The streaming platform is understood to be keen on a long-term deal with the EFL of at least five years. The league issued an invitation to broadcasters last month to submit offers for its rights from 2024-25 onwards, and that process is still ongoing.
DAZN’s offer is reported to be worth £200million a year and would require the lifting of the traditional Saturday afternoon blackout period, which blocks the broadcast of games at any level in England between 2.45pm and 5.15pm.
Sources close to DAZN’s bid feel the EFL is currently “underexposed”, with some clubs in League One and League Two never featuring on television.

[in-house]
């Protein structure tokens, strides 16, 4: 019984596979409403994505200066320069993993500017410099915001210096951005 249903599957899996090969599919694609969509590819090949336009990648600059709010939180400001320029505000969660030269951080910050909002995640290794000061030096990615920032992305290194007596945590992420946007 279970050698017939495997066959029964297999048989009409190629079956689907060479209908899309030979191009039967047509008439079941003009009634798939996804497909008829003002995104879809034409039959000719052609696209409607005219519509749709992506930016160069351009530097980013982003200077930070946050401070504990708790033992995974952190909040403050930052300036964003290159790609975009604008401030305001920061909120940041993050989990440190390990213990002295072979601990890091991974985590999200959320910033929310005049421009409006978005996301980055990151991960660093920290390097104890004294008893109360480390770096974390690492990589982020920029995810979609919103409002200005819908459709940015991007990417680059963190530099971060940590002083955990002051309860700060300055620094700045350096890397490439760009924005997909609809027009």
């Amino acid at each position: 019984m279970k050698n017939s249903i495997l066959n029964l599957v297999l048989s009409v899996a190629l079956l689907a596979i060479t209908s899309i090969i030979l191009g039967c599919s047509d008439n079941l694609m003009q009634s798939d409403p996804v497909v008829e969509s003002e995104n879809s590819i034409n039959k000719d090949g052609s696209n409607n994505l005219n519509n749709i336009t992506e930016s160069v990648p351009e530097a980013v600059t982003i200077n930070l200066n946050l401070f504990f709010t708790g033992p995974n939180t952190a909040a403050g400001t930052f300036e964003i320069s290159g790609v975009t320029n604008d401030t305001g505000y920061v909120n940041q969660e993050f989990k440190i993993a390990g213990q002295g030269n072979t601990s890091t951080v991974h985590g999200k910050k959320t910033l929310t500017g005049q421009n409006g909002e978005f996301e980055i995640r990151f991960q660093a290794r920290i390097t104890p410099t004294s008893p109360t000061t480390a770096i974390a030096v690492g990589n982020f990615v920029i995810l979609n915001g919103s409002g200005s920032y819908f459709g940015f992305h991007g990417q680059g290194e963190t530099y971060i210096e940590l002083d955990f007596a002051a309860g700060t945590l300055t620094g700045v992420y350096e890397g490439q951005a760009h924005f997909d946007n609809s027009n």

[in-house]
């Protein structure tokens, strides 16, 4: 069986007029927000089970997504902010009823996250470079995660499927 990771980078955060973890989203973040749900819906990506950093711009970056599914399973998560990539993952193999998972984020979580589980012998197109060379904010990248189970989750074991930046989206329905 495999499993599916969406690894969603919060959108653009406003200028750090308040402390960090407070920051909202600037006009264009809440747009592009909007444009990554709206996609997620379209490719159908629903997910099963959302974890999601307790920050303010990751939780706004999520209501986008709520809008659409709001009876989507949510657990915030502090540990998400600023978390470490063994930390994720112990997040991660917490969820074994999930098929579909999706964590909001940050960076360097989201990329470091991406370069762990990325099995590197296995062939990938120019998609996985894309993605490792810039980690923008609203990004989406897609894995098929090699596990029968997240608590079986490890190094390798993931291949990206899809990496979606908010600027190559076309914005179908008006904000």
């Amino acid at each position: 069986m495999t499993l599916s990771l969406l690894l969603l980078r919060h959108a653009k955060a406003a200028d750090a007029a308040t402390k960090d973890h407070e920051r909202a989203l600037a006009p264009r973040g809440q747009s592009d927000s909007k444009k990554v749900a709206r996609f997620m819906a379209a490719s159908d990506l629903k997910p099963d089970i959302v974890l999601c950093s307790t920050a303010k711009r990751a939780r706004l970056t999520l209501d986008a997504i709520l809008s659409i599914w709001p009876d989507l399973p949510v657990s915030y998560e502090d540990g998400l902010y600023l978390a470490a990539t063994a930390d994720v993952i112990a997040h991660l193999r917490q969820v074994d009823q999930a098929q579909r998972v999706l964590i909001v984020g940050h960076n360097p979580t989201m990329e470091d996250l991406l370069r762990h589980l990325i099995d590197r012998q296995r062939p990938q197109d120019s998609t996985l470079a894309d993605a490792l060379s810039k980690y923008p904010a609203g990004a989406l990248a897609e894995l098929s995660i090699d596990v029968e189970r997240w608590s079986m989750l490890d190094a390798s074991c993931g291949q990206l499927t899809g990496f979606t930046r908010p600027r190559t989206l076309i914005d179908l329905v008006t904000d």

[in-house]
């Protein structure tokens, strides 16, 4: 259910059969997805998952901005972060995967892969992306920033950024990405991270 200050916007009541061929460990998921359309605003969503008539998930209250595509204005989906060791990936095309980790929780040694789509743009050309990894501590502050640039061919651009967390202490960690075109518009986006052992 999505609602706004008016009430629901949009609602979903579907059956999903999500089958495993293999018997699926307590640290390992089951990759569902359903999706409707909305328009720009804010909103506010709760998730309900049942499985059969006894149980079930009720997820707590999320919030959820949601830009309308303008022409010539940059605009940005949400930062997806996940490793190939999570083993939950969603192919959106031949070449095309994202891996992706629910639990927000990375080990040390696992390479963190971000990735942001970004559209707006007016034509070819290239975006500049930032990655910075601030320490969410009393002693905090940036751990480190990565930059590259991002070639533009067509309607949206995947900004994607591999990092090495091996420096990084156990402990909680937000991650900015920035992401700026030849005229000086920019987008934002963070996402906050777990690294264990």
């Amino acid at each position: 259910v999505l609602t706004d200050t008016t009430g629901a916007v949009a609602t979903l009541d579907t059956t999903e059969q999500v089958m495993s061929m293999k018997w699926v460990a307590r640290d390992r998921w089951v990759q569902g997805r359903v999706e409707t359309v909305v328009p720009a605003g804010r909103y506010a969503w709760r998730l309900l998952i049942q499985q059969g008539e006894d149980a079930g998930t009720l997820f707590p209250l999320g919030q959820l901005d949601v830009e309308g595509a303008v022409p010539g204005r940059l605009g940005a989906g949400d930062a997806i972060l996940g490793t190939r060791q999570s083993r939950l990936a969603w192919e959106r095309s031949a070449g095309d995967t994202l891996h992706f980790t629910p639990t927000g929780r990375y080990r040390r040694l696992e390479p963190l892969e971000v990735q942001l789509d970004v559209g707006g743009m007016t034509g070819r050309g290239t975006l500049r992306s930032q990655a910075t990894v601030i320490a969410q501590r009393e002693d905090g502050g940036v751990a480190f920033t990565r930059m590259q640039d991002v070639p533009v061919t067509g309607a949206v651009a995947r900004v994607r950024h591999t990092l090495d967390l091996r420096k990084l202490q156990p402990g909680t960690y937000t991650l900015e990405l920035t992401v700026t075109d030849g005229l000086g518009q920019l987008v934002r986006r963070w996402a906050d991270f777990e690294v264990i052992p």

The partnership “could help close the gap with the Premier League – which is good for the whole league structure”, sources say.
The original purpose of the Saturday blackout was to protect live attendances and grassroots participation, but sources close to the DAZN bid believe the deal would help create equal billing for all 72 clubs, allowing them to grow their fan bases and increase commercial revenues.
“All recent evidence points to the more matches that are broadcast, the better it is for attendances,” the source said.